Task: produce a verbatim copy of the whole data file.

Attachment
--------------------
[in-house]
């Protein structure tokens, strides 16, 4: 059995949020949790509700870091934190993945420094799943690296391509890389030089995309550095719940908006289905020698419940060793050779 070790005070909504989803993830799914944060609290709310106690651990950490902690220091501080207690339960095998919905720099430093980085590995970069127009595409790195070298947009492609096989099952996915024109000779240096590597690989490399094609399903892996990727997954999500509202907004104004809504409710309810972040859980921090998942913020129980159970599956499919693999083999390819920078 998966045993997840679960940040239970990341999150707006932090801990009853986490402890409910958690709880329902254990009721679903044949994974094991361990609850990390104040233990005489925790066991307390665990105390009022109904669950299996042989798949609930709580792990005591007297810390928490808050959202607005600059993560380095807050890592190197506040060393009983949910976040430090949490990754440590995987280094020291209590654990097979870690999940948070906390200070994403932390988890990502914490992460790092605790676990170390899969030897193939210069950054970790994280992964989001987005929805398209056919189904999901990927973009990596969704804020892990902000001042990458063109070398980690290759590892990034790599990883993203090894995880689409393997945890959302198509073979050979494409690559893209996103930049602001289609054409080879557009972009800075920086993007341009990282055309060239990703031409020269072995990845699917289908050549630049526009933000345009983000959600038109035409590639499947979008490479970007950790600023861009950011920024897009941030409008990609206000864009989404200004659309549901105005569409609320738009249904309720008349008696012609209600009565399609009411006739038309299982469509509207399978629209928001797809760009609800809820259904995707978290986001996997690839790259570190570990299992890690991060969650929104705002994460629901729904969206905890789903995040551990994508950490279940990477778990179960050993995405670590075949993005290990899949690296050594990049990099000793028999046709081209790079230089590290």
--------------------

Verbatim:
[in-house]
């Protein structure tokens, strides 16, 4: 059995949020949790509700870091934190993945420094799943690296391509890389030089995309550095719940908006289905020698419940060793050779 070790005070909504989803993830799914944060609290709310106690651990950490902690220091501080207690339960095998919905720099430093980085590995970069127009595409790195070298947009492609096989099952996915024109000779240096590597690989490399094609399903892996990727997954999500509202907004104004809504409710309810972040859980921090998942913020129980159970599956499919693999083999390819920078 998966045993997840679960940040239970990341999150707006932090801990009853986490402890409910958690709880329902254990009721679903044949994974094991361990609850990390104040233990005489925790066991307390665990105390009022109904669950299996042989798949609930709580792990005591007297810390928490808050959202607005600059993560380095807050890592190197506040060393009983949910976040430090949490990754440590995987280094020291209590654990097979870690999940948070906390200070994403932390988890990502914490992460790092605790676990170390899969030897193939210069950054970790994280992964989001987005929805398209056919189904999901990927973009990596969704804020892990902000001042990458063109070398980690290759590892990034790599990883993203090894995880689409393997945890959302198509073979050979494409690559893209996103930049602001289609054409080879557009972009800075920086993007341009990282055309060239990703031409020269072995990845699917289908050549630049526009933000345009983000959600038109035409590639499947979008490479970007950790600023861009950011920024897009941030409008990609206000864009989404200004659309549901105005569409609320738009249904309720008349008696012609209600009565399609009411006739038309299982469509509207399978629209928001797809760009609800809820259904995707978290986001996997690839790259570190570990299992890690991060969650929104705002994460629901729904969206905890789903995040551990994508950490279940990477778990179960050993995405670590075949993005290990899949690296050594990049990099000793028999046709081209790079230089590290």